Wednesday, February 18, 2009
There are efforts in the Missouri Legislature to change the way ballot titles are written for statewide initiatives. Backers claim some of the summaries -- written by the secretary of state and approved by the attorney general -- fail to adequately inform voters. One bill proposes an eight-member committee to review the secretary of state's summaries and rewrite them if found lacking.
Robin Carnahan, the current secretary of state, defends the existing process and correctly observes that most of her ballot summaries have survived legal challenges. But there also is cause for concern about the ballot titles, which is all many voters ever know about proposed initiatives.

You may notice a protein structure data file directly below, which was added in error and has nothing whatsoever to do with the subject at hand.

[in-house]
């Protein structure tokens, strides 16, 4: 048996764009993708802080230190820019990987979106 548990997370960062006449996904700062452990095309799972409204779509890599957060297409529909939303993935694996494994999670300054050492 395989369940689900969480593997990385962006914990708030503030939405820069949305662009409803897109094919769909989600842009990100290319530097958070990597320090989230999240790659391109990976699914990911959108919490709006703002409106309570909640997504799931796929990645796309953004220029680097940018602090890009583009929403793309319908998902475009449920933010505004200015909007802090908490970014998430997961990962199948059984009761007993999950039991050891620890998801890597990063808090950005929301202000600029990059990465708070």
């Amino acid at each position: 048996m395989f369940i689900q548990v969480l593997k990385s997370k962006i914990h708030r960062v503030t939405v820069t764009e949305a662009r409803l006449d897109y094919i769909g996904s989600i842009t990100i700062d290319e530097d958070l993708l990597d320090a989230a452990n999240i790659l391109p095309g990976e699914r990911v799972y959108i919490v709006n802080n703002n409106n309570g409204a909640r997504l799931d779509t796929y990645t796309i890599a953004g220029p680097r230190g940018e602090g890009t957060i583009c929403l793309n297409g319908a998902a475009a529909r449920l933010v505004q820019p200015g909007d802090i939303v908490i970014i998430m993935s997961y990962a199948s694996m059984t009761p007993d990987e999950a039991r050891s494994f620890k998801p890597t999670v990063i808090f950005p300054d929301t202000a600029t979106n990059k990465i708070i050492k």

An example is Proposition B in November. The proposal was overwhelmingly approved by voters who endorsed the concept of the summary that said the initiative would help the disabled live independently. But the summary didn't mention the provision that made it easier to unionize caregivers, which was the main thrust.
Would a committee write better summaries? Perhaps. But they would still be subject to legal challenges. The solution is not a new committee. It is the secretary of state, attorney general and judges actually doing what's fair and proper.